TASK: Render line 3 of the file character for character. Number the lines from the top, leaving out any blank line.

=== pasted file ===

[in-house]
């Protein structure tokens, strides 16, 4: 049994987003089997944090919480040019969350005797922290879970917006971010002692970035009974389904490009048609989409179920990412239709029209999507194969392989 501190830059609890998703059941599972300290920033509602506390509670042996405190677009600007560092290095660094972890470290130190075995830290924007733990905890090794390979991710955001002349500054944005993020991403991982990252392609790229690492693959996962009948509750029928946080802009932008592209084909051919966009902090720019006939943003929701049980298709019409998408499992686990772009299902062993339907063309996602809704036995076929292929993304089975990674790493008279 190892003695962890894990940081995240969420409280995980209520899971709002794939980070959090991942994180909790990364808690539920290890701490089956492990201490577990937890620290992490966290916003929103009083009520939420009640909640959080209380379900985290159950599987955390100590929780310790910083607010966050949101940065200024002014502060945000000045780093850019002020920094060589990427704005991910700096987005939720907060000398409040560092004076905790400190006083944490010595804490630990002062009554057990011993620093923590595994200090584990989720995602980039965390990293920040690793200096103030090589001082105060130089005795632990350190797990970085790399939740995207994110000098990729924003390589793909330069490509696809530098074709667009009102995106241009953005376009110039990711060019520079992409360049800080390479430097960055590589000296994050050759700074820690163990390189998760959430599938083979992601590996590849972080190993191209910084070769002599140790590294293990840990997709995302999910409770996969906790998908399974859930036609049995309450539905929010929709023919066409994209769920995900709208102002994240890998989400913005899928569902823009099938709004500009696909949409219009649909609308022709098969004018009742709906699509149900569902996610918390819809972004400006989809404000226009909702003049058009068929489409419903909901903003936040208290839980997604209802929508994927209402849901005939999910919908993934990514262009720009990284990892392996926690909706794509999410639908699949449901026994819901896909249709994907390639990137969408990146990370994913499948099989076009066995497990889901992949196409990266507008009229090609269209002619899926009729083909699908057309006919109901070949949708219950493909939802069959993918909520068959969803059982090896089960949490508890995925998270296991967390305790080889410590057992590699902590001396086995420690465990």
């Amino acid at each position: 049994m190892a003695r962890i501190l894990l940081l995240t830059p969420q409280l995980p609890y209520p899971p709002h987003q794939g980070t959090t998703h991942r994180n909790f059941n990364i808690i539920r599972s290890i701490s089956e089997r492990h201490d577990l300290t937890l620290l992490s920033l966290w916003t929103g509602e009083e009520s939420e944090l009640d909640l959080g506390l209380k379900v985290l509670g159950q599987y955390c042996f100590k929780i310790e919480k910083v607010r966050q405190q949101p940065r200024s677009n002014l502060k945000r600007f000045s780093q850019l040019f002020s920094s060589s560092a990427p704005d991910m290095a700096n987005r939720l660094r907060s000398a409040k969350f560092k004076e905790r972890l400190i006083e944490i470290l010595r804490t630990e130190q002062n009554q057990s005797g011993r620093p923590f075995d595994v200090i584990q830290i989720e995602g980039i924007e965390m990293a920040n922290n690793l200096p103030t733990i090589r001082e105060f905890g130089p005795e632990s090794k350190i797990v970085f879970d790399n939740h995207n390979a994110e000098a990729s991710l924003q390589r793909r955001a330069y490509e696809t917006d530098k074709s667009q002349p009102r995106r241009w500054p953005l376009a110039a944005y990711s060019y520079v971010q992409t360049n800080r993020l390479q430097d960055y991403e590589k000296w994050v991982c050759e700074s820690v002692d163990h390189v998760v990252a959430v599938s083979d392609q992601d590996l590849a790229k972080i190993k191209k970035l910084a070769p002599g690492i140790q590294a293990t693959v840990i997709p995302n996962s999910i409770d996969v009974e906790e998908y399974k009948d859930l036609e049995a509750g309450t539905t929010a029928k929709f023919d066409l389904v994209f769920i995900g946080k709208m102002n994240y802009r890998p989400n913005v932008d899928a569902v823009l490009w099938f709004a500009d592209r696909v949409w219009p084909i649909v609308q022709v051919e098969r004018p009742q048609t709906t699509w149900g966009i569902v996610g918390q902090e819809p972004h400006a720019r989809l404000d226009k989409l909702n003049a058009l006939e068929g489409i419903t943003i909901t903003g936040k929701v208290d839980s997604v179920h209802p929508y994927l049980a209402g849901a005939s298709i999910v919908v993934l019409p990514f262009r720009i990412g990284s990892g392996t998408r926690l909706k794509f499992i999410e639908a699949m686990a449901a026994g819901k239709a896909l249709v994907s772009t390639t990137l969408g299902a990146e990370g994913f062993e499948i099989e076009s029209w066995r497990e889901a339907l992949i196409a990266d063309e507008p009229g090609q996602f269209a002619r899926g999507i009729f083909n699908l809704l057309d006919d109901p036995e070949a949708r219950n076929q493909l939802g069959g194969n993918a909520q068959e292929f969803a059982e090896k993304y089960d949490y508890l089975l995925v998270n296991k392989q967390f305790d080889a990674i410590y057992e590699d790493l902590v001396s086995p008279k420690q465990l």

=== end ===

């Amino acid at each position: 049994m190892a003695r962890i501190l894990l940081l995240t830059p969420q409280l995980p609890y209520p899971p709002h987003q794939g980070t959090t998703h991942r994180n909790f059941n990364i808690i539920r599972s290890i701490s089956e089997r492990h201490d577990l300290t937890l620290l992490s920033l966290w916003t929103g509602e009083e009520s939420e944090l009640d909640l959080g506390l209380k379900v985290l509670g159950q599987y955390c042996f100590k929780i310790e919480k910083v607010r966050q405190q949101p940065r200024s677009n002014l502060k945000r600007f000045s780093q850019l040019f002020s920094s060589s560092a990427p704005d991910m290095a700096n987005r939720l660094r907060s000398a409040k969350f560092k004076e905790r972890l400190i006083e944490i470290l010595r804490t630990e130190q002062n009554q057990s005797g011993r620093p923590f075995d595994v200090i584990q830290i989720e995602g980039i924007e965390m990293a920040n922290n690793l200096p103030t733990i090589r001082e105060f905890g130089p005795e632990s090794k350190i797990v970085f879970d790399n939740h995207n390979a994110e000098a990729s991710l924003q390589r793909r955001a330069y490509e696809t917006d530098k074709s667009q002349p009102r995106r241009w500054p953005l376009a110039a944005y990711s060019y520079v971010q992409t360049n800080r993020l390479q430097d960055y991403e590589k000296w994050v991982c050759e700074s820690v002692d163990h390189v998760v990252a959430v599938s083979d392609q992601d590996l590849a790229k972080i190993k191209k970035l910084a070769p002599g690492i140790q590294a293990t693959v840990i997709p995302n996962s999910i409770d996969v009974e906790e998908y399974k009948d859930l036609e049995a509750g309450t539905t929010a029928k929709f023919d066409l389904v994209f769920i995900g946080k709208m102002n994240y802009r890998p989400n913005v932008d899928a569902v823009l490009w099938f709004a500009d592209r696909v949409w219009p084909i649909v609308q022709v051919e098969r004018p009742q048609t709906t699509w149900g966009i569902v996610g918390q902090e819809p972004h400006a720019r989809l404000d226009k989409l909702n003049a058009l006939e068929g489409i419903t943003i909901t903003g936040k929701v208290d839980s997604v179920h209802p929508y994927l049980a209402g849901a005939s298709i999910v919908v993934l019409p990514f262009r720009i990412g990284s990892g392996t998408r926690l909706k794509f499992i999410e639908a699949m686990a449901a026994g819901k239709a896909l249709v994907s772009t390639t990137l969408g299902a990146e990370g994913f062993e499948i099989e076009s029209w066995r497990e889901a339907l992949i196409a990266d063309e507008p009229g090609q996602f269209a002619r899926g999507i009729f083909n699908l809704l057309d006919d109901p036995e070949a949708r219950n076929q493909l939802g069959g194969n993918a909520q068959e292929f969803a059982e090896k993304y089960d949490y508890l089975l995925v998270n296991k392989q967390f305790d080889a990674i410590y057992e590699d790493l902590v001396s086995p008279k420690q465990l």